Kathy Gyngell: ‘Britain’s already got far too many fatherless families without the NHS deliberately creating more’

Another fine article by Kathy Gyngell.

About Mike Buchanan

I'm a men's human rights advocate, writer, and publisher. My primary focus is leading the political party I launched in 2013, Justice for Men & Boys (and the women who love them). I still work actively on two campaigns I launched in early 2012, Campaign for Merit in Business and the Anti-Feminism League. In 2014 I launched The Alternative Sexism Project, aiming to raise public understanding that the sexism faced by men and boys has far more grievous consequences than the sexism faced by women and girls.
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  • My mother was left to bring up my brother and myself when my father died suddenly AND completely unexpectedly. Among the many challenges she faced were a couple that were legal (this was the sixties) to do with loans and debts. There was also no real culture of being “family friendly”. She found work and brought us up. It was only in later life I realised we’d been dirt poor. Dad was always a real person to us boys, as she often commented on him, and what he’d make of our antics. So though I had few memories of him he was part of my life. She brought up two sons.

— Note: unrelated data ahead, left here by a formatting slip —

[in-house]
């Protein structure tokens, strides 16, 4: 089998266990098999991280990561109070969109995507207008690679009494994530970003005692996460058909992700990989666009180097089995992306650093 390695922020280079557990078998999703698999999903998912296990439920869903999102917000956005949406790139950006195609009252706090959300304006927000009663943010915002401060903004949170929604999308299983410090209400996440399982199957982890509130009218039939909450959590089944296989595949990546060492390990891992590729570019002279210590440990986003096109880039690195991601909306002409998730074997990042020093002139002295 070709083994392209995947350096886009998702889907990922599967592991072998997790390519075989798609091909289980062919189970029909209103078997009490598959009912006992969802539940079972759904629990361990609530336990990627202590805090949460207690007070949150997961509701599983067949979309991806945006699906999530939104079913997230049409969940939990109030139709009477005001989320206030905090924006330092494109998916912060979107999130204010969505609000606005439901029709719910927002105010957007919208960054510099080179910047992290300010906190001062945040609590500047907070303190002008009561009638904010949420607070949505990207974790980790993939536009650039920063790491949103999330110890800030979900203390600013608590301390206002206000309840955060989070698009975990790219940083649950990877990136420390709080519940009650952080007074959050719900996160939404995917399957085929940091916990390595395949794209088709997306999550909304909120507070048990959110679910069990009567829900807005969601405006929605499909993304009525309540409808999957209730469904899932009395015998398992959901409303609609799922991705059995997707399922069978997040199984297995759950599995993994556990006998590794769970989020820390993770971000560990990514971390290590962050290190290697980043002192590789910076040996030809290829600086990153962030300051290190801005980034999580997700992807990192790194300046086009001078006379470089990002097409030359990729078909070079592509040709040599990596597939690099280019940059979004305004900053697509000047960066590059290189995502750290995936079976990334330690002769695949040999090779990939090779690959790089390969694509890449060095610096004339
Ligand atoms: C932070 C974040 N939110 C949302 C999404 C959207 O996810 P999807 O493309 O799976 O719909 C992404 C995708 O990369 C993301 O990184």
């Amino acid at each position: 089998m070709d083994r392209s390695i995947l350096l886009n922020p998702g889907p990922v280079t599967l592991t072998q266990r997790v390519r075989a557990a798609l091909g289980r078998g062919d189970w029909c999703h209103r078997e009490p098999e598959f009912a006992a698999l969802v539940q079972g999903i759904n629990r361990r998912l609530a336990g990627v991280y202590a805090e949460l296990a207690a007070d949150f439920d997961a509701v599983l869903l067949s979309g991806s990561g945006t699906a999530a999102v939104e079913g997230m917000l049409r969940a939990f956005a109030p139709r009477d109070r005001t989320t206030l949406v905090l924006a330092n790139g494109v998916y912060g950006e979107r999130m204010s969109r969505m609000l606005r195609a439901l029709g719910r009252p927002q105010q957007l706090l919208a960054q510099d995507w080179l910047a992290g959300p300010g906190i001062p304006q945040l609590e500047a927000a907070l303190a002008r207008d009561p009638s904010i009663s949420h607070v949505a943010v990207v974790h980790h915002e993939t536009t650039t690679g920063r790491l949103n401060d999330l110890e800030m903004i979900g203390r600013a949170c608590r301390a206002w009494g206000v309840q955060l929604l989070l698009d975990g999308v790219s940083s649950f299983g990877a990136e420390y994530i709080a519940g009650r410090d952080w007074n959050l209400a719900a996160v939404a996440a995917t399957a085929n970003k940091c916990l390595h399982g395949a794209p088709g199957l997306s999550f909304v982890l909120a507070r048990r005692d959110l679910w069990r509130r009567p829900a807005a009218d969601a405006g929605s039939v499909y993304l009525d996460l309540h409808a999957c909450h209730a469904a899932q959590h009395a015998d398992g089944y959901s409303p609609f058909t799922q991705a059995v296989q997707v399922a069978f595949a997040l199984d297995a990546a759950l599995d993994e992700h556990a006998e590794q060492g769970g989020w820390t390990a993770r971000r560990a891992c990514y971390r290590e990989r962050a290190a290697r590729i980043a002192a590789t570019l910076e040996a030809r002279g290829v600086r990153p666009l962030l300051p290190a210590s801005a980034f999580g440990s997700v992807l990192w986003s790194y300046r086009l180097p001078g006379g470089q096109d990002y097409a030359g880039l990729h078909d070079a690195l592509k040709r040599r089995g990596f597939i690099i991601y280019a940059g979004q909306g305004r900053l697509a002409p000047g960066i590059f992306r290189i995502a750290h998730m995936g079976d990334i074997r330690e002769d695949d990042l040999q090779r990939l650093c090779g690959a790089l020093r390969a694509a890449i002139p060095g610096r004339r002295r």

From her I learned the importance of equal rights, so that even if you don’t choose a life, you don’t get hassle in doing the right thing. In the sixties and seventies this meant hard choices, and things are better now. When I grew up, being without a father was unusual, a misfortune, not a right or choice. Truly single parents – male or female – deserve our support. Choosing that, and imagining the child won’t think about their father? Well, that is stupid and damaging. Getting that choice on the cheap from the NHS, which can’t treat older people well and with dignity, is a travesty.